If you don't want it to run through the cabinets, possibly you could drill through the studs and fit the pipe in there.
(remove spam , just junk@ )

Add pictures here
<% if( /^image/.test(type) ){ %>
<% } %>
<%-name%>
Add image file
Upload

Yes, where the horizontal line from the trap connects to the T in the wall, the vent goes up the wall and the water goes down. Is the relationship between the hight of the trap and the hight of the horizontal connection to the vent / drain line important? what I'm doing will drop the drain line down through the floor and connect to that same vented pipe. This will put the connection to the same vent / drain but will now be in the basement about 2 - 3 feet BELOW the trap thats under the sink..... Originally I was going to run horizontal through the wall and come out into the sink cabinet, but the stud I would have to cut through is doubled up 2x4's on the side of the kitchen window I'm also replacing. The original pipe T hugs these studs now. and the stud is already notched a bit to allow the current T to angle towards the old sink. I wasnt shure if I should cut out these 2x4's as nothing would be supporting the side of the window ????
Again, I guess it all comes down to: Is the relationship between the hight of the trap and the hight of the horizontal connection to the vent / drain line important?
What problems would it cause??
There is nothing else connected to the vent pipe above this connection, It goes straight to the roof.
Also, is the suggestion to use Mapp torch because of the brass or because of the 2" pipe? I am using propane now...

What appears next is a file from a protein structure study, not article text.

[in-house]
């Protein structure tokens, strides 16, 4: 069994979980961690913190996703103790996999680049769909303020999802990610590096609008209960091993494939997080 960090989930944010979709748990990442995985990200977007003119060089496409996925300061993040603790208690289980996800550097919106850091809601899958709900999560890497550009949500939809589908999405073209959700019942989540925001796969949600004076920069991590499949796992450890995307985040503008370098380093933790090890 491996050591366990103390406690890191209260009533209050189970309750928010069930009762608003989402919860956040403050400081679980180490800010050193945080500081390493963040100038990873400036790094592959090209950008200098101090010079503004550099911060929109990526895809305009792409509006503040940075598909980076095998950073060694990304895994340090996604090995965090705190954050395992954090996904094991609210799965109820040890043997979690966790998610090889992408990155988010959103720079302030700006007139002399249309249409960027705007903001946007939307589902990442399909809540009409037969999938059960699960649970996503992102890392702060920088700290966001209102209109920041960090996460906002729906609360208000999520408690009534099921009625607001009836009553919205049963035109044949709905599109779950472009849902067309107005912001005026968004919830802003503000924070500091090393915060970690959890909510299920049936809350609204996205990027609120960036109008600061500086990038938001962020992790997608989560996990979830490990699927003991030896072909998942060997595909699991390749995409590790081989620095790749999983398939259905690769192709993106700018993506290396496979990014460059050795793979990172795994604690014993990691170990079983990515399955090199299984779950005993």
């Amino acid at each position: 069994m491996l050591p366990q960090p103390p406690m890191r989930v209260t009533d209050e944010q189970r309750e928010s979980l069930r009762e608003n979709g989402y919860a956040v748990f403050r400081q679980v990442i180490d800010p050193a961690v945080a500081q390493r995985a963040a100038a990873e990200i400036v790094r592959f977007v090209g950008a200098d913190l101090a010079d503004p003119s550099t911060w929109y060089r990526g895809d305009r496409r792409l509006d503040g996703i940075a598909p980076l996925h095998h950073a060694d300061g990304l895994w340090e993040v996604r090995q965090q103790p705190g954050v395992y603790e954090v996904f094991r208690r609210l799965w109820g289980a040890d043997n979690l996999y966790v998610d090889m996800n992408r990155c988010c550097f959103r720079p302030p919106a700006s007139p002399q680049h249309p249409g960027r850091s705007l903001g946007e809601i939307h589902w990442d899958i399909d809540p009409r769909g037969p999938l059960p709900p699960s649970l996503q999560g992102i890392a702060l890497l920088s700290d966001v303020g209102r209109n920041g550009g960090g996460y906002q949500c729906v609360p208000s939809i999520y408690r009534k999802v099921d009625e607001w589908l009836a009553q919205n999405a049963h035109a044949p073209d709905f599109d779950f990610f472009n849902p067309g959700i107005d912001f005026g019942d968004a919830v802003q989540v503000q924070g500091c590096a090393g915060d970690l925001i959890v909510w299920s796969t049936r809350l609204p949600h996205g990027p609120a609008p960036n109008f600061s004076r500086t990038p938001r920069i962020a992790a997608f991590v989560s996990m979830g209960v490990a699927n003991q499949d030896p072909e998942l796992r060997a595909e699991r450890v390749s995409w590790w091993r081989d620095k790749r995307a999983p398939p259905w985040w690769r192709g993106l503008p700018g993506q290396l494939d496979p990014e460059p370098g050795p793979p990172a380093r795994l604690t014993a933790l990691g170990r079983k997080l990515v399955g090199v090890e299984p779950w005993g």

I got brass because thats all they had! HDepot = no 2" connectors Local hardware = no 2" anything closest plumbing supply only had a brass T / Y ?????
I redid the hot and cold lines last night and I'm going to tackle the drain as soon as I figure out which way to go Thanks for any help
Steve
Add pictures here
<% if( /^image/.test(type) ){ %>
<% } %>
<%-name%>
Add image file
Upload
Steve wrote:

SINK | | Vent | | |_______ _________| U | "TEE" |
Here is one way out of dilemma. Run the sink drain straight down to basement. Install 1 1/2" P-trap (U) in basement and connect to a Sanitary TEE in the 2" Cu drain (Not a WYE).
With 1/4" per foot of slope, the trap can be about 4 1/2 feet from the TEE and still vent properly.
It's not a "nice" solution, but will work. There are limits on how long the drain can be from sink to trap, but you may wish to ignore that.
Jim
Add pictures here
<% if( /^image/.test(type) ){ %>
<% } %>
<%-name%>
Add image file
Upload

Mostly because of the size. It's gonna take a *looooong* time with a propane torch to get that fitting hot enough to solder. MAPP should get it hot enough within 30 seconds.
--
Regards,
Doug Miller (alphageek at milmac dot com)
  Click to see the full signature.
Add pictures here
<% if( /^image/.test(type) ){ %>
<% } %>
<%-name%>
Add image file
Upload

It's because of the amount of heat you will need to solder any 2 inch fitting. Brass is actually a poorer conductor of heat than copper, so it will be a bit easier to solder than the same-size copper fitting.

Brass is generally used when the fitting is machined in any way, because brass is easy to machine and copper is awful. But it should solder just about the same as copper would in the same size.
    Dave
Add pictures here
<% if( /^image/.test(type) ){ %>
<% } %>
<%-name%>
Add image file
Upload

Site Timeline

Related Threads

    HomeOwnersHub.com is a website for homeowners and building and maintenance pros. It is not affiliated with any of the manufacturers or service providers discussed here. All logos and trade names are the property of their respective owners.